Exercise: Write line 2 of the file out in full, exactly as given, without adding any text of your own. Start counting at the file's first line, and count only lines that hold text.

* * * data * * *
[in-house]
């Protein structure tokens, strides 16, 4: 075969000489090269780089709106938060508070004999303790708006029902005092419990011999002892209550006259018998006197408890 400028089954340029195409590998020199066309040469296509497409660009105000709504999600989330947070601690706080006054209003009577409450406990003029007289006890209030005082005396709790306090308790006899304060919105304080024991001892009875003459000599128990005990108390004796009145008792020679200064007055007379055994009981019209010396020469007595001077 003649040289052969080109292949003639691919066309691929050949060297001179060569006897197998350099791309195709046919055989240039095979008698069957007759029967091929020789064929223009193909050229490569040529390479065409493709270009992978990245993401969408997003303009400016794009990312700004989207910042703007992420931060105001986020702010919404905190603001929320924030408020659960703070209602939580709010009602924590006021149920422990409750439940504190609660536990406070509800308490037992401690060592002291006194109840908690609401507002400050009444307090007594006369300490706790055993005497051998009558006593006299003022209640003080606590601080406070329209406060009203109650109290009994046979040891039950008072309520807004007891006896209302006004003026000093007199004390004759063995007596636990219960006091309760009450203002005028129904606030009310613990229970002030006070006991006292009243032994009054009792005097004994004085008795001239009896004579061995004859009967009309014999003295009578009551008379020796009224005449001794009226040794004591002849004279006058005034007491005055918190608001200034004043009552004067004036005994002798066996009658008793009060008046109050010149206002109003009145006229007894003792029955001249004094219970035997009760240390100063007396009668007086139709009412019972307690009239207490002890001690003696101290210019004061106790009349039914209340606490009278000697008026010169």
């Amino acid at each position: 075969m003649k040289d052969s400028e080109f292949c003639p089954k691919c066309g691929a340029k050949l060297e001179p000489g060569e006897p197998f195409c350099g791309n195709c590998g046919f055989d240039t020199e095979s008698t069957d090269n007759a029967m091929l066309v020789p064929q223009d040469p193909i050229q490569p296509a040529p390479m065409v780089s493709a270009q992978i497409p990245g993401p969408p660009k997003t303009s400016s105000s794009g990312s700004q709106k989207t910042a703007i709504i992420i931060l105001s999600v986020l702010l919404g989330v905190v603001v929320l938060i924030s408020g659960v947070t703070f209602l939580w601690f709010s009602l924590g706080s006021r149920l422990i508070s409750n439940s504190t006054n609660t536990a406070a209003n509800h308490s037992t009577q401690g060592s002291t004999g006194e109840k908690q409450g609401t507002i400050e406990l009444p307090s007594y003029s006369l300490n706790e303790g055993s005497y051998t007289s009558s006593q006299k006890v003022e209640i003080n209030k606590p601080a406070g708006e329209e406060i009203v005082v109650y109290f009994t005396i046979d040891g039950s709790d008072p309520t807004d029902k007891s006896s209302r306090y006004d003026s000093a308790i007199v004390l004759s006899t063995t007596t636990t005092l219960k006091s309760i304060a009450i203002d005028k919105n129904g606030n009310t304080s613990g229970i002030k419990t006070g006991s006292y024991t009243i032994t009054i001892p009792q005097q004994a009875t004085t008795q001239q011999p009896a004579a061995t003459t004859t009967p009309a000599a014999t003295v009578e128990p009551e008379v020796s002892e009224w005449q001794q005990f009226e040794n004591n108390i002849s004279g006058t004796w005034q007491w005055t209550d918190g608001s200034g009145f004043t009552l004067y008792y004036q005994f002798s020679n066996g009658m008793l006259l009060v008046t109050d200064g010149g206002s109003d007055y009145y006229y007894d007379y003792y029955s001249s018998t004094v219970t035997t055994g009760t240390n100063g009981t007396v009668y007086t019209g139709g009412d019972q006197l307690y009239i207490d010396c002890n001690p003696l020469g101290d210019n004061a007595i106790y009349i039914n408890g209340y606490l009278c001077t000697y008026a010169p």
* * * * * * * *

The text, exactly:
């Protein structure tokens, strides 16, 4: 075969000489090269780089709106938060508070004999303790708006029902005092419990011999002892209550006259018998006197408890 400028089954340029195409590998020199066309040469296509497409660009105000709504999600989330947070601690706080006054209003009577409450406990003029007289006890209030005082005396709790306090308790006899304060919105304080024991001892009875003459000599128990005990108390004796009145008792020679200064007055007379055994009981019209010396020469007595001077 003649040289052969080109292949003639691919066309691929050949060297001179060569006897197998350099791309195709046919055989240039095979008698069957007759029967091929020789064929223009193909050229490569040529390479065409493709270009992978990245993401969408997003303009400016794009990312700004989207910042703007992420931060105001986020702010919404905190603001929320924030408020659960703070209602939580709010009602924590006021149920422990409750439940504190609660536990406070509800308490037992401690060592002291006194109840908690609401507002400050009444307090007594006369300490706790055993005497051998009558006593006299003022209640003080606590601080406070329209406060009203109650109290009994046979040891039950008072309520807004007891006896209302006004003026000093007199004390004759063995007596636990219960006091309760009450203002005028129904606030009310613990229970002030006070006991006292009243032994009054009792005097004994004085008795001239009896004579061995004859009967009309014999003295009578009551008379020796009224005449001794009226040794004591002849004279006058005034007491005055918190608001200034004043009552004067004036005994002798066996009658008793009060008046109050010149206002109003009145006229007894003792029955001249004094219970035997009760240390100063007396009668007086139709009412019972307690009239207490002890001690003696101290210019004061106790009349039914209340606490009278000697008026010169």